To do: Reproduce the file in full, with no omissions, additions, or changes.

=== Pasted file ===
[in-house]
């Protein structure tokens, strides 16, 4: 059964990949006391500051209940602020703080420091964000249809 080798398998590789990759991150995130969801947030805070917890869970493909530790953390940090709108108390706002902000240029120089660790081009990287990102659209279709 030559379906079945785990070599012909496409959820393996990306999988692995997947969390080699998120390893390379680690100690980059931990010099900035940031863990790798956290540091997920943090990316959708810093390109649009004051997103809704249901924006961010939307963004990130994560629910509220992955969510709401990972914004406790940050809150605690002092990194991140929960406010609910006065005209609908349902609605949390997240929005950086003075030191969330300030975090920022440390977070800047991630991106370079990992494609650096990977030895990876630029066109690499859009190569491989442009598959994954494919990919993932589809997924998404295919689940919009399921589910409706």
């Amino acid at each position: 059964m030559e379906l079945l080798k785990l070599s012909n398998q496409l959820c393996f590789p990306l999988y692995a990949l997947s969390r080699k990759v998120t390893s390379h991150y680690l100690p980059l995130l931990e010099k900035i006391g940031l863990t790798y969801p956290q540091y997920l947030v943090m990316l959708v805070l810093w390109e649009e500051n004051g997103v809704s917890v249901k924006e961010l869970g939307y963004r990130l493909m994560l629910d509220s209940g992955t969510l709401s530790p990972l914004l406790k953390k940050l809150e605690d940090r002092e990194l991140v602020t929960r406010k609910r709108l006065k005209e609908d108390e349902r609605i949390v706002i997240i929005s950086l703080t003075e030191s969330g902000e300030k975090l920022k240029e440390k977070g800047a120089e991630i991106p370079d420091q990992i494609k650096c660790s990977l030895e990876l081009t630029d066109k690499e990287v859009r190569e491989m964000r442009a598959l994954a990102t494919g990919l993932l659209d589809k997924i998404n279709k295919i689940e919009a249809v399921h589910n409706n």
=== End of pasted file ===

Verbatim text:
[in-house]
């Protein structure tokens, strides 16, 4: 059964990949006391500051209940602020703080420091964000249809 080798398998590789990759991150995130969801947030805070917890869970493909530790953390940090709108108390706002902000240029120089660790081009990287990102659209279709 030559379906079945785990070599012909496409959820393996990306999988692995997947969390080699998120390893390379680690100690980059931990010099900035940031863990790798956290540091997920943090990316959708810093390109649009004051997103809704249901924006961010939307963004990130994560629910509220992955969510709401990972914004406790940050809150605690002092990194991140929960406010609910006065005209609908349902609605949390997240929005950086003075030191969330300030975090920022440390977070800047991630991106370079990992494609650096990977030895990876630029066109690499859009190569491989442009598959994954494919990919993932589809997924998404295919689940919009399921589910409706």
């Amino acid at each position: 059964m030559e379906l079945l080798k785990l070599s012909n398998q496409l959820c393996f590789p990306l999988y692995a990949l997947s969390r080699k990759v998120t390893s390379h991150y680690l100690p980059l995130l931990e010099k900035i006391g940031l863990t790798y969801p956290q540091y997920l947030v943090m990316l959708v805070l810093w390109e649009e500051n004051g997103v809704s917890v249901k924006e961010l869970g939307y963004r990130l493909m994560l629910d509220s209940g992955t969510l709401s530790p990972l914004l406790k953390k940050l809150e605690d940090r002092e990194l991140v602020t929960r406010k609910r709108l006065k005209e609908d108390e349902r609605i949390v706002i997240i929005s950086l703080t003075e030191s969330g902000e300030k975090l920022k240029e440390k977070g800047a120089e991630i991106p370079d420091q990992i494609k650096c660790s990977l030895e990876l081009t630029d066109k690499e990287v859009r190569e491989m964000r442009a598959l994954a990102t494919g990919l993932l659209d589809k997924i998404n279709k295919i689940e919009a249809v399921h589910n409706n």